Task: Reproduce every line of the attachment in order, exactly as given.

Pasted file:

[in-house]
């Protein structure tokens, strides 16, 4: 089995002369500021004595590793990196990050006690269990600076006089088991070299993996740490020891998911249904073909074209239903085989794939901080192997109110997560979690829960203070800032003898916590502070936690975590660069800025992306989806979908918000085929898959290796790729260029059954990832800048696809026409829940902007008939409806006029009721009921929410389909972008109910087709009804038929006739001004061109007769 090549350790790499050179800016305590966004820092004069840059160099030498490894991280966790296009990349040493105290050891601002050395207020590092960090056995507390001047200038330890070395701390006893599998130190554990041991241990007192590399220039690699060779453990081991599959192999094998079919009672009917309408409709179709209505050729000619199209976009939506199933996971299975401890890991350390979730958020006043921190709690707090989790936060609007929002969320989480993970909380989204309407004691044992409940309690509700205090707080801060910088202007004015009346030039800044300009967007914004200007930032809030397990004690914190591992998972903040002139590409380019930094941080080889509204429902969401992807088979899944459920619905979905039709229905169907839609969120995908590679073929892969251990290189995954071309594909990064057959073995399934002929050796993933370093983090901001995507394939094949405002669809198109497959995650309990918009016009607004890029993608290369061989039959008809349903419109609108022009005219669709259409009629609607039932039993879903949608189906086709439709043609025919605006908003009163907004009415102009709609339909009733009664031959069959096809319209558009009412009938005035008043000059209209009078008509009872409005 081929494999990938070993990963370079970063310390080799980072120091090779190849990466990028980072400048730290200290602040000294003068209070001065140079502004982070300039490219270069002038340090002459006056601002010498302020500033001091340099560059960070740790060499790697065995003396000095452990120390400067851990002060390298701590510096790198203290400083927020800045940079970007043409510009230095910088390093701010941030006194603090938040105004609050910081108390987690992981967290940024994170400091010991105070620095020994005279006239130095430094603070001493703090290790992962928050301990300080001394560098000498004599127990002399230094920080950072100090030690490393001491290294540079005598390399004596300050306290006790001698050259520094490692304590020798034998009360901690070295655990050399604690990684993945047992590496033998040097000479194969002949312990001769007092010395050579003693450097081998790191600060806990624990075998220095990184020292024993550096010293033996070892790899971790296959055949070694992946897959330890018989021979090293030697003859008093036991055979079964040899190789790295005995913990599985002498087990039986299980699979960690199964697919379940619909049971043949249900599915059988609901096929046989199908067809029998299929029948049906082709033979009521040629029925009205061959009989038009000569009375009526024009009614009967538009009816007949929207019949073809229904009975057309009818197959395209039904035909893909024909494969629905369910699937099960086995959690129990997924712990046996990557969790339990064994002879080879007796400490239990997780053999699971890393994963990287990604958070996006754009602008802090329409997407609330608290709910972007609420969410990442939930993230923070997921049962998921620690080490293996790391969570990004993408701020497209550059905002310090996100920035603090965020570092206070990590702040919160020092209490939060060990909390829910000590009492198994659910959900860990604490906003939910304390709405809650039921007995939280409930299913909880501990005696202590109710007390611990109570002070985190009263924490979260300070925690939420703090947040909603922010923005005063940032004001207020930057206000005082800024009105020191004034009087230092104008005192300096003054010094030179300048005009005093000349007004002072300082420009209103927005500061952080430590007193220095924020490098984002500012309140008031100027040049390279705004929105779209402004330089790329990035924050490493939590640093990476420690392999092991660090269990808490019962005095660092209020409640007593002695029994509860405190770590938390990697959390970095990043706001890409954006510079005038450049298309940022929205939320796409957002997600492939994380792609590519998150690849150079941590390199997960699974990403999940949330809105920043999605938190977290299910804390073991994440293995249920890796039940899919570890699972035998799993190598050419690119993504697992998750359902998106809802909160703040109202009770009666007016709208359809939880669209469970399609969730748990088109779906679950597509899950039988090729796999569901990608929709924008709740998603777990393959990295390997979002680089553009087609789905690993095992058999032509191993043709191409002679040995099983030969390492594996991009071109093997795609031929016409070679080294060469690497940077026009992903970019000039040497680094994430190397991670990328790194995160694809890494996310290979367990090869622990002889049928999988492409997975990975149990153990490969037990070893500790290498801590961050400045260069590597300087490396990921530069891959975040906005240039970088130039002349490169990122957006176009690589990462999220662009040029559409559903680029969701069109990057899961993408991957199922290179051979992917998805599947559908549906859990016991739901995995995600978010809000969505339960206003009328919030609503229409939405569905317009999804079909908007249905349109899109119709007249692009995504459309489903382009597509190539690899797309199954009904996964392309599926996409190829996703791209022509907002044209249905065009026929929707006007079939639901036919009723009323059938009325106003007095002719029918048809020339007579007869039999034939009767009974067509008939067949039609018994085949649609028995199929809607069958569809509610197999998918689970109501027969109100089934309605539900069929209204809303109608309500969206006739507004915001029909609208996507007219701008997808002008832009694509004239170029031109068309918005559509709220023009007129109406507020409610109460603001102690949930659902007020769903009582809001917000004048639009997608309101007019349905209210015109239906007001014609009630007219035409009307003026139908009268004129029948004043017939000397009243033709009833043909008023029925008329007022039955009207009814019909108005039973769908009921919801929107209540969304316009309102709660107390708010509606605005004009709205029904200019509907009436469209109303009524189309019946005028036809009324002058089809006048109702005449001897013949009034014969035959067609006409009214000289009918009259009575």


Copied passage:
[in-house]
């Protein structure tokens, strides 16, 4: 089995002369500021004595590793990196990050006690269990600076006089088991070299993996740490020891998911249904073909074209239903085989794939901080192997109110997560979690829960203070800032003898916590502070936690975590660069800025992306989806979908918000085929898959290796790729260029059954990832800048696809026409829940902007008939409806006029009721009921929410389909972008109910087709009804038929006739001004061109007769 090549350790790499050179800016305590966004820092004069840059160099030498490894991280966790296009990349040493105290050891601002050395207020590092960090056995507390001047200038330890070395701390006893599998130190554990041991241990007192590399220039690699060779453990081991599959192999094998079919009672009917309408409709179709209505050729000619199209976009939506199933996971299975401890890991350390979730958020006043921190709690707090989790936060609007929002969320989480993970909380989204309407004691044992409940309690509700205090707080801060910088202007004015009346030039800044300009967007914004200007930032809030397990004690914190591992998972903040002139590409380019930094941080080889509204429902969401992807088979899944459920619905979905039709229905169907839609969120995908590679073929892969251990290189995954071309594909990064057959073995399934002929050796993933370093983090901001995507394939094949405002669809198109497959995650309990918009016009607004890029993608290369061989039959008809349903419109609108022009005219669709259409009629609607039932039993879903949608189906086709439709043609025919605006908003009163907004009415102009709609339909009733009664031959069959096809319209558009009412009938005035008043000059209209009078008509009872409005 081929494999990938070993990963370079970063310390080799980072120091090779190849990466990028980072400048730290200290602040000294003068209070001065140079502004982070300039490219270069002038340090002459006056601002010498302020500033001091340099560059960070740790060499790697065995003396000095452990120390400067851990002060390298701590510096790198203290400083927020800045940079970007043409510009230095910088390093701010941030006194603090938040105004609050910081108390987690992981967290940024994170400091010991105070620095020994005279006239130095430094603070001493703090290790992962928050301990300080001394560098000498004599127990002399230094920080950072100090030690490393001491290294540079005598390399004596300050306290006790001698050259520094490692304590020798034998009360901690070295655990050399604690990684993945047992590496033998040097000479194969002949312990001769007092010395050579003693450097081998790191600060806990624990075998220095990184020292024993550096010293033996070892790899971790296959055949070694992946897959330890018989021979090293030697003859008093036991055979079964040899190789790295005995913990599985002498087990039986299980699979960690199964697919379940619909049971043949249900599915059988609901096929046989199908067809029998299929029948049906082709033979009521040629029925009205061959009989038009000569009375009526024009009614009967538009009816007949929207019949073809229904009975057309009818197959395209039904035909893909024909494969629905369910699937099960086995959690129990997924712990046996990557969790339990064994002879080879007796400490239990997780053999699971890393994963990287990604958070996006754009602008802090329409997407609330608290709910972007609420969410990442939930993230923070997921049962998921620690080490293996790391969570990004993408701020497209550059905002310090996100920035603090965020570092206070990590702040919160020092209490939060060990909390829910000590009492198994659910959900860990604490906003939910304390709405809650039921007995939280409930299913909880501990005696202590109710007390611990109570002070985190009263924490979260300070925690939420703090947040909603922010923005005063940032004001207020930057206000005082800024009105020191004034009087230092104008005192300096003054010094030179300048005009005093000349007004002072300082420009209103927005500061952080430590007193220095924020490098984002500012309140008031100027040049390279705004929105779209402004330089790329990035924050490493939590640093990476420690392999092991660090269990808490019962005095660092209020409640007593002695029994509860405190770590938390990697959390970095990043706001890409954006510079005038450049298309940022929205939320796409957002997600492939994380792609590519998150690849150079941590390199997960699974990403999940949330809105920043999605938190977290299910804390073991994440293995249920890796039940899919570890699972035998799993190598050419690119993504697992998750359902998106809802909160703040109202009770009666007016709208359809939880669209469970399609969730748990088109779906679950597509899950039988090729796999569901990608929709924008709740998603777990393959990295390997979002680089553009087609789905690993095992058999032509191993043709191409002679040995099983030969390492594996991009071109093997795609031929016409070679080294060469690497940077026009992903970019000039040497680094994430190397991670990328790194995160694809890494996310290979367990090869622990002889049928999988492409997975990975149990153990490969037990070893500790290498801590961050400045260069590597300087490396990921530069891959975040906005240039970088130039002349490169990122957006176009690589990462999220662009040029559409559903680029969701069109990057899961993408991957199922290179051979992917998805599947559908549906859990016991739901995995995600978010809000969505339960206003009328919030609503229409939405569905317009999804079909908007249905349109899109119709007249692009995504459309489903382009597509190539690899797309199954009904996964392309599926996409190829996703791209022509907002044209249905065009026929929707006007079939639901036919009723009323059938009325106003007095002719029918048809020339007579007869039999034939009767009974067509008939067949039609018994085949649609028995199929809607069958569809509610197999998918689970109501027969109100089934309605539900069929209204809303109608309500969206006739507004915001029909609208996507007219701008997808002008832009694509004239170029031109068309918005559509709220023009007129109406507020409610109460603001102690949930659902007020769903009582809001917000004048639009997608309101007019349905209210015109239906007001014609009630007219035409009307003026139908009268004129029948004043017939000397009243033709009833043909008023029925008329007022039955009207009814019909108005039973769908009921919801929107209540969304316009309102709660107390708010509606605005004009709205029904200019509907009436469209109303009524189309019946005028036809009324002058089809006048109702005449001897013949009034014969035959067609006409009214000289009918009259009575």